Pennsylvania is introducing new policies in order to ramp up the amount of electric vehicles and the infrastructure needed to support them in the state. They aim to create a consumer education program, connect with car dealers to boost electric vehicle (EV) production, and are crafting new legislation to encourage utilities to invest in transportation electrification. Time of use electric rate plans are also being encouraged so consumers charge trend towards charging their EV during the low demand night times.
Kevin Miller, the director of public policy at the electric vehicle charging company ChargePoint, is part of the Drive Electric Pennsylvania Coalition, a collaboration among state agencies, industry, community and academic leaders. He says, “Pennsylvania is in a leadership position around the country. Pulling together all the relevant stakeholders — staff at state agencies, municipal leaders, researchers, advocates — is a critical first step that many other states are just starting to contemplate doing.”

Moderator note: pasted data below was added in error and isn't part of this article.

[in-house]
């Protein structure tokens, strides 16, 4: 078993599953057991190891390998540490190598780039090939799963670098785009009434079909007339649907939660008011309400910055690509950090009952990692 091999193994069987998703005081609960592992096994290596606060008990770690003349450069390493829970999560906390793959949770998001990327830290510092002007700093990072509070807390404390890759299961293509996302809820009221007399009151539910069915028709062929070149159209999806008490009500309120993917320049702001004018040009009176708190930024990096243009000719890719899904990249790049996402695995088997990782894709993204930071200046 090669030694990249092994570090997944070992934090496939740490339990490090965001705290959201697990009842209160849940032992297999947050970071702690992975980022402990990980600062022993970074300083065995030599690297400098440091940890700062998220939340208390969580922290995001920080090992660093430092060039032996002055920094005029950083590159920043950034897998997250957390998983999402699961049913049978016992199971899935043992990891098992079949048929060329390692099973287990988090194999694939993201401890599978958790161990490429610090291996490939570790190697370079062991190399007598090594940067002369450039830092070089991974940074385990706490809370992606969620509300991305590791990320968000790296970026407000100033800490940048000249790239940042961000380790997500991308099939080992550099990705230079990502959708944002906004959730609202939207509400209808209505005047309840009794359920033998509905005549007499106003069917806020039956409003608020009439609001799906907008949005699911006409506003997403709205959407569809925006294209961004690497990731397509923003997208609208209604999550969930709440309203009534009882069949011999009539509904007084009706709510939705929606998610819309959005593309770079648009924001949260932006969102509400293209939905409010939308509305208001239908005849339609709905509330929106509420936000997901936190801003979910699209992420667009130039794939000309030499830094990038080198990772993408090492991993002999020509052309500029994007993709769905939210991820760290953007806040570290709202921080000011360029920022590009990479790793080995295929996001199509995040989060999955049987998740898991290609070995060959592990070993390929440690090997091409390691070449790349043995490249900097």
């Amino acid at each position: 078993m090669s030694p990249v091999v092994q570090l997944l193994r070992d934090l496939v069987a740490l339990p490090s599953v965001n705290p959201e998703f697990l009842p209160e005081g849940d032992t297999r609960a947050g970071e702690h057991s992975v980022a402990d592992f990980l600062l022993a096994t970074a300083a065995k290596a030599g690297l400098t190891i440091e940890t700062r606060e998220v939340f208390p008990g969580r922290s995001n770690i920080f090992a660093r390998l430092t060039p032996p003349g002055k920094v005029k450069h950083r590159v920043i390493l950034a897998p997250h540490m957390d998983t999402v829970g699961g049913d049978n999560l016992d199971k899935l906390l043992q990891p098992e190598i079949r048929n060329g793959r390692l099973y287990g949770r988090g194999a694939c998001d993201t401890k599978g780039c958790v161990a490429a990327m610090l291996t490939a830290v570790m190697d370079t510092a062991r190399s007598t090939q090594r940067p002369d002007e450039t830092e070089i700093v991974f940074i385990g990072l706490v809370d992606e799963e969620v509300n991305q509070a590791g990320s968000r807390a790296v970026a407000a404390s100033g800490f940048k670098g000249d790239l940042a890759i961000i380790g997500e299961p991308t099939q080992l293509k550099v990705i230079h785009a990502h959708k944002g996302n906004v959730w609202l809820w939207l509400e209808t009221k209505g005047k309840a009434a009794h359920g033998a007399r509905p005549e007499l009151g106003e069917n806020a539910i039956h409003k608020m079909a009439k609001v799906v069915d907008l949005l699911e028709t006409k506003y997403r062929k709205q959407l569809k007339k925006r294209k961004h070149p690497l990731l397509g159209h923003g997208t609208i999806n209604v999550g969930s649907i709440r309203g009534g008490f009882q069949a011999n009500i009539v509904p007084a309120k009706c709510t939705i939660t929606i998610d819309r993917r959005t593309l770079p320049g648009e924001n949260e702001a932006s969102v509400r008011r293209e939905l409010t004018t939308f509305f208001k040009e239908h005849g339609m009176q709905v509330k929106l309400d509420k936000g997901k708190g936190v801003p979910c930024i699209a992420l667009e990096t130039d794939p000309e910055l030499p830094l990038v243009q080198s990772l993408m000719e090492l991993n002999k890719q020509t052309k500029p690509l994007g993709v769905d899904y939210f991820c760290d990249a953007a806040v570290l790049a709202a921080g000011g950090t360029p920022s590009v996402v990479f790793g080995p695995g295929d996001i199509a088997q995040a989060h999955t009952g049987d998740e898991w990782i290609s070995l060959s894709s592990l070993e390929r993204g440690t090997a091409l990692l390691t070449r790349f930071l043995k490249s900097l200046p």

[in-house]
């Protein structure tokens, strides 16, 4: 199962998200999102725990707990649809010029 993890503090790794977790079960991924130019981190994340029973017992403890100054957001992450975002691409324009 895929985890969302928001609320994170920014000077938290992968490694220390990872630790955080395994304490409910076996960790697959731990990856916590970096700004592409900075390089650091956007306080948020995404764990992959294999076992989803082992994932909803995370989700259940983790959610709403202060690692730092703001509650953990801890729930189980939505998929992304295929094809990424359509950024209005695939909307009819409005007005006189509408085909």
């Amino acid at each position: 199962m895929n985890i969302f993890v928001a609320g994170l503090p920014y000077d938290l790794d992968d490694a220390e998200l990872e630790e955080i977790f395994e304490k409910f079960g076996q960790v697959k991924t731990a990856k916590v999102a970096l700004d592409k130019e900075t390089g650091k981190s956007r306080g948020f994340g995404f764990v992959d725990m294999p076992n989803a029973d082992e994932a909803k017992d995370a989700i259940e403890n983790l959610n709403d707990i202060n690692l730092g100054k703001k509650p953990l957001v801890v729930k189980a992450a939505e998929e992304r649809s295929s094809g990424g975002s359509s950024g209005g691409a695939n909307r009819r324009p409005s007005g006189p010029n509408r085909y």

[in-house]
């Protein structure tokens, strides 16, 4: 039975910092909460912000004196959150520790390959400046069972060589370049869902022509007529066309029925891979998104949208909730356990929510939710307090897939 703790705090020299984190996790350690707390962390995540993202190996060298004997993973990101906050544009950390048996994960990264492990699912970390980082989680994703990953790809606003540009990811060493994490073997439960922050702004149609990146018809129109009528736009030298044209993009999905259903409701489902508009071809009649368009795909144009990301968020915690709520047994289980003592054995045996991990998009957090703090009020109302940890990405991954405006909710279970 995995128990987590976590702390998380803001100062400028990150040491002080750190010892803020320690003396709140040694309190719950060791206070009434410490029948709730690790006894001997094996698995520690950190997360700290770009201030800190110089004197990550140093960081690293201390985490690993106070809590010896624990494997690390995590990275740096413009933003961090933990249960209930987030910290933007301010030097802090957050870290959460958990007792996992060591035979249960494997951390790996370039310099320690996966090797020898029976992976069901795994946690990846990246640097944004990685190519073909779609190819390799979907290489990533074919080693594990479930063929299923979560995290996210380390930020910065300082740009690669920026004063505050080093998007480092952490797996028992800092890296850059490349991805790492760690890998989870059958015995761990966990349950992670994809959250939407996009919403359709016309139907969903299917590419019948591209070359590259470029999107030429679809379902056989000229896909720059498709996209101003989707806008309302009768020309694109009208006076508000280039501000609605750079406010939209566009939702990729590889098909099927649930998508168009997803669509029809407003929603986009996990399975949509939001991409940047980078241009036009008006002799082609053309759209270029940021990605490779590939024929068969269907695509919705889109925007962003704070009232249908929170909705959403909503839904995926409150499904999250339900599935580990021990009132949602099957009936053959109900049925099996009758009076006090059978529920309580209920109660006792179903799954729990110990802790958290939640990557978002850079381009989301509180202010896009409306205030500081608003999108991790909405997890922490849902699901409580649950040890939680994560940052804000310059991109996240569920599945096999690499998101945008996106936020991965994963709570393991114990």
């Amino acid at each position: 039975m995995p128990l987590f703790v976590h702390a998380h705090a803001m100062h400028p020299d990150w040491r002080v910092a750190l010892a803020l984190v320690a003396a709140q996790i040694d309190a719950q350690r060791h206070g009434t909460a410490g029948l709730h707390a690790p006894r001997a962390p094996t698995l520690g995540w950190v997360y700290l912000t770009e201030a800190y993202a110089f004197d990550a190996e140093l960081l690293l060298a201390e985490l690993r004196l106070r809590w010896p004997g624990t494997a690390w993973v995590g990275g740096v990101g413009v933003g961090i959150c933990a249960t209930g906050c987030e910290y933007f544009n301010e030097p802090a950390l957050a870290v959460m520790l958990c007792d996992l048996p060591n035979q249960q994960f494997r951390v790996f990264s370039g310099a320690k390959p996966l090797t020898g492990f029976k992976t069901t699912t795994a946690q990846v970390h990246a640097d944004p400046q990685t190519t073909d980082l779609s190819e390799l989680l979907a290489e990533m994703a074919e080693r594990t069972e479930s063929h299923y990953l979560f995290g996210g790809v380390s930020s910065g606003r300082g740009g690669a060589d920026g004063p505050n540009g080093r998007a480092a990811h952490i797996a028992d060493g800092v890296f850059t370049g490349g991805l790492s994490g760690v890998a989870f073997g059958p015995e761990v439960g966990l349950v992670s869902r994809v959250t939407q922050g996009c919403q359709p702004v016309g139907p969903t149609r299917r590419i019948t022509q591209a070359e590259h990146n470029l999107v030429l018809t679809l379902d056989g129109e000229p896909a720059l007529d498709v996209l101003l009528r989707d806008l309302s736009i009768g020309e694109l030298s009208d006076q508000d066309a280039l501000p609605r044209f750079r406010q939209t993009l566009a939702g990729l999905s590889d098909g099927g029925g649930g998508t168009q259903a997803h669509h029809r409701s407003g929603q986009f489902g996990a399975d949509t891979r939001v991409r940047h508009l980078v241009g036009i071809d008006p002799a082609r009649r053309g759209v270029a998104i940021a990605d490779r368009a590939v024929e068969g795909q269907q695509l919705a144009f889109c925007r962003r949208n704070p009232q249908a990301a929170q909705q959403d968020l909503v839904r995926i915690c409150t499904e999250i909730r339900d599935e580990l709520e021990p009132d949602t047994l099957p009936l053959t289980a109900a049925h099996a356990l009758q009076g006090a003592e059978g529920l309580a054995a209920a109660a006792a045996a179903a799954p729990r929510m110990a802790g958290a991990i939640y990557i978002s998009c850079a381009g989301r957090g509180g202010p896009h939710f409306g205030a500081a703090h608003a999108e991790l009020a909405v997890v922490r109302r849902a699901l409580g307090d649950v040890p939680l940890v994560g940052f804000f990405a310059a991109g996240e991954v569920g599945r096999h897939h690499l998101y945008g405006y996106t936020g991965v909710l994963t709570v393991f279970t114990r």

States need to work together to avoid duplicating efforts. Late last year Pennsylvania, along with eight Northeastern states and Washington, D.C., announced plans to create a new regional cap for vehicle emissions. The initiative is still taking shape but will likely include efforts to promote electric vehicles. As states plan together they need make sure the growth in vehicle sales and charging infrastructure does not remain confined to urban areas. Rural areas have been left out in early planning, and they have to be included or else EV drivers could get into trouble when going through areas with no EV chargers around. With all the coordination around the technology, widespread adoption is an exciting horizon that humanity can look and grow towards while leaving fossil fuels in the dust.